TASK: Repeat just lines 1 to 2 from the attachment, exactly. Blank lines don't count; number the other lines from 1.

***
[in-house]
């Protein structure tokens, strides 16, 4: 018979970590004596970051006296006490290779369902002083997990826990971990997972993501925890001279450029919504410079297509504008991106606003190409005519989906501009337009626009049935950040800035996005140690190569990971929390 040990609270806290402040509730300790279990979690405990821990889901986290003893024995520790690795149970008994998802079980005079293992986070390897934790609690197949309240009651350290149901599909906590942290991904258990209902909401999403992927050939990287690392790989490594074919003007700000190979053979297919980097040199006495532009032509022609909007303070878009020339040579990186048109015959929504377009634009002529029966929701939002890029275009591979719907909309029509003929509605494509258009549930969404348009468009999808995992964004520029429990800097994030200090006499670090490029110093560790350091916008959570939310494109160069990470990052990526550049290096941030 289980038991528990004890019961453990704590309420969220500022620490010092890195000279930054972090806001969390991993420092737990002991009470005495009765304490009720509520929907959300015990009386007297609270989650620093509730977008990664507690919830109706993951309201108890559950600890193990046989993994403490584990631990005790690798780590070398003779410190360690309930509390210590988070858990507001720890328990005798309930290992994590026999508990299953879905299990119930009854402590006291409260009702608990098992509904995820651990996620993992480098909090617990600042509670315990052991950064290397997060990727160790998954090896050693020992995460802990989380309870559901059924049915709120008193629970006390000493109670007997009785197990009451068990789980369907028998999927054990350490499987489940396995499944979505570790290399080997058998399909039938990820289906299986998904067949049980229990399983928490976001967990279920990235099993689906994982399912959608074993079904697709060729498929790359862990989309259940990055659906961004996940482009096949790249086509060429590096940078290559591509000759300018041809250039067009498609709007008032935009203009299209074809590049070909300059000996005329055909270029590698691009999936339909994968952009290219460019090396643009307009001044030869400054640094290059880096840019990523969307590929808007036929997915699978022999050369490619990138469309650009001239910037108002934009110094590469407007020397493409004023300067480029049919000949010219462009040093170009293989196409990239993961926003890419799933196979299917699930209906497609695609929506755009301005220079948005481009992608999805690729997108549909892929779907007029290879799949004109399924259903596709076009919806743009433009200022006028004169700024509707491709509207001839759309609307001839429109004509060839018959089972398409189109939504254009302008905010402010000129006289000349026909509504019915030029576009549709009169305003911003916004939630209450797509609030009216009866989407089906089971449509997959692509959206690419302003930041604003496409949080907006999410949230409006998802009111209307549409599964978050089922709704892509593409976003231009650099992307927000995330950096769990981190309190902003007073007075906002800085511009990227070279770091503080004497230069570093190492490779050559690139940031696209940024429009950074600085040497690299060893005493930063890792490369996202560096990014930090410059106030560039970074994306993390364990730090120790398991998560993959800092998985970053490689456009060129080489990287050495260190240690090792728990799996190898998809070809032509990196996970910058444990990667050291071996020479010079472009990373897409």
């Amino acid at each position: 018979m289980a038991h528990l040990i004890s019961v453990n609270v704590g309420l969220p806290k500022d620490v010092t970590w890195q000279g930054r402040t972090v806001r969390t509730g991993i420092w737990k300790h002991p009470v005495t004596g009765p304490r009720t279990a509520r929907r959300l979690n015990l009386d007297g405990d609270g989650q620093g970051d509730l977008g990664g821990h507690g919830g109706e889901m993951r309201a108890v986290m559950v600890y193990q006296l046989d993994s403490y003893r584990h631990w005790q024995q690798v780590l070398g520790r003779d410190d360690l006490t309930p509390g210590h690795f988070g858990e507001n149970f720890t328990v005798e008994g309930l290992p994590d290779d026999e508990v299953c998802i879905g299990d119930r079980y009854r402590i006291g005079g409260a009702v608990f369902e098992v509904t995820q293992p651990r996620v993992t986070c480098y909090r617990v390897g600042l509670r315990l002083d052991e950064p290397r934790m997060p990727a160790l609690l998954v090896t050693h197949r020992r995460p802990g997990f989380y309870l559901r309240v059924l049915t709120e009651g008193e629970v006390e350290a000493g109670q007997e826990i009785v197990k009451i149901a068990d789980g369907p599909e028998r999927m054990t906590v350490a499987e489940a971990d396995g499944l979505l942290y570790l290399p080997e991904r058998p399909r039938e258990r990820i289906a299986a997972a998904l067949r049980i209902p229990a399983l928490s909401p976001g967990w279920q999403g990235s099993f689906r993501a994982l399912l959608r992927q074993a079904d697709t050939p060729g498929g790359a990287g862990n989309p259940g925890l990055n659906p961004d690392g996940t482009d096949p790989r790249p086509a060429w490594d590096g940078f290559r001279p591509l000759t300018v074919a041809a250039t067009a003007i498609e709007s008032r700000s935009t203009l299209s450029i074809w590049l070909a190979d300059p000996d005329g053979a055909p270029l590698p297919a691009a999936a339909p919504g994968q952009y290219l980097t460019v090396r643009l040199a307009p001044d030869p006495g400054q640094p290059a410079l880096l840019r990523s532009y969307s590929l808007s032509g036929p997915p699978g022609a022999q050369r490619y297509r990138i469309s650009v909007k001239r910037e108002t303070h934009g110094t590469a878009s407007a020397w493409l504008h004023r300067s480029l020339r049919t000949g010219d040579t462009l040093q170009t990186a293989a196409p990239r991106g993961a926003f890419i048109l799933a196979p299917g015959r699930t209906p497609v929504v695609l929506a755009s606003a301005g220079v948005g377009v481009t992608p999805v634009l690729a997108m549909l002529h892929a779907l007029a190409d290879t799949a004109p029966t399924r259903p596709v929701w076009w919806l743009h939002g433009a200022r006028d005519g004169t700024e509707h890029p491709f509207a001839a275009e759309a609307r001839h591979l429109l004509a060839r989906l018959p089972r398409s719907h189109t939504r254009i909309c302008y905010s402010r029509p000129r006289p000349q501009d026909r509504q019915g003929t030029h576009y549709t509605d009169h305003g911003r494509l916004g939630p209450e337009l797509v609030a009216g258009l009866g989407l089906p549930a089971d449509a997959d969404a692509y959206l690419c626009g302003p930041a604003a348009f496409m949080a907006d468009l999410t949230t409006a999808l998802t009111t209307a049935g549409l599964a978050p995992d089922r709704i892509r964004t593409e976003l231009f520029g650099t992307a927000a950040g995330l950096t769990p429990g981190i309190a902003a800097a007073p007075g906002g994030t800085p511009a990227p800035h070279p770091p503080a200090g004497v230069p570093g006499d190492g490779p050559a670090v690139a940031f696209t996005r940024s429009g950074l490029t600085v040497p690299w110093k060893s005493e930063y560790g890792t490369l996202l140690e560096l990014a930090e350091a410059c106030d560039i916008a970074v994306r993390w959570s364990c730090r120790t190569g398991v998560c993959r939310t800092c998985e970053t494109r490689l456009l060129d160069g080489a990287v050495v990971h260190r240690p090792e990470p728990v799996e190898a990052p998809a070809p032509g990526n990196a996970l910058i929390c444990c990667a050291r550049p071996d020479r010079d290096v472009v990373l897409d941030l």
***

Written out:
[in-house]
């Protein structure tokens, strides 16, 4: 018979970590004596970051006296006490290779369902002083997990826990971990997972993501925890001279450029919504410079297509504008991106606003190409005519989906501009337009626009049935950040800035996005140690190569990971929390 040990609270806290402040509730300790279990979690405990821990889901986290003893024995520790690795149970008994998802079980005079293992986070390897934790609690197949309240009651350290149901599909906590942290991904258990209902909401999403992927050939990287690392790989490594074919003007700000190979053979297919980097040199006495532009032509022609909007303070878009020339040579990186048109015959929504377009634009002529029966929701939002890029275009591979719907909309029509003929509605494509258009549930969404348009468009999808995992964004520029429990800097994030200090006499670090490029110093560790350091916008959570939310494109160069990470990052990526550049290096941030 289980038991528990004890019961453990704590309420969220500022620490010092890195000279930054972090806001969390991993420092737990002991009470005495009765304490009720509520929907959300015990009386007297609270989650620093509730977008990664507690919830109706993951309201108890559950600890193990046989993994403490584990631990005790690798780590070398003779410190360690309930509390210590988070858990507001720890328990005798309930290992994590026999508990299953879905299990119930009854402590006291409260009702608990098992509904995820651990996620993992480098909090617990600042509670315990052991950064290397997060990727160790998954090896050693020992995460802990989380309870559901059924049915709120008193629970006390000493109670007997009785197990009451068990789980369907028998999927054990350490499987489940396995499944979505570790290399080997058998399909039938990820289906299986998904067949049980229990399983928490976001967990279920990235099993689906994982399912959608074993079904697709060729498929790359862990989309259940990055659906961004996940482009096949790249086509060429590096940078290559591509000759300018041809250039067009498609709007008032935009203009299209074809590049070909300059000996005329055909270029590698691009999936339909994968952009290219460019090396643009307009001044030869400054640094290059880096840019990523969307590929808007036929997915699978022999050369490619990138469309650009001239910037108002934009110094590469407007020397493409004023300067480029049919000949010219462009040093170009293989196409990239993961926003890419799933196979299917699930209906497609695609929506755009301005220079948005481009992608999805690729997108549909892929779907007029290879799949004109399924259903596709076009919806743009433009200022006028004169700024509707491709509207001839759309609307001839429109004509060839018959089972398409189109939504254009302008905010402010000129006289000349026909509504019915030029576009549709009169305003911003916004939630209450797509609030009216009866989407089906089971449509997959692509959206690419302003930041604003496409949080907006999410949230409006998802009111209307549409599964978050089922709704892509593409976003231009650099992307927000995330950096769990981190309190902003007073007075906002800085511009990227070279770091503080004497230069570093190492490779050559690139940031696209940024429009950074600085040497690299060893005493930063890792490369996202560096990014930090410059106030560039970074994306993390364990730090120790398991998560993959800092998985970053490689456009060129080489990287050495260190240690090792728990799996190898998809070809032509990196996970910058444990990667050291071996020479010079472009990373897409």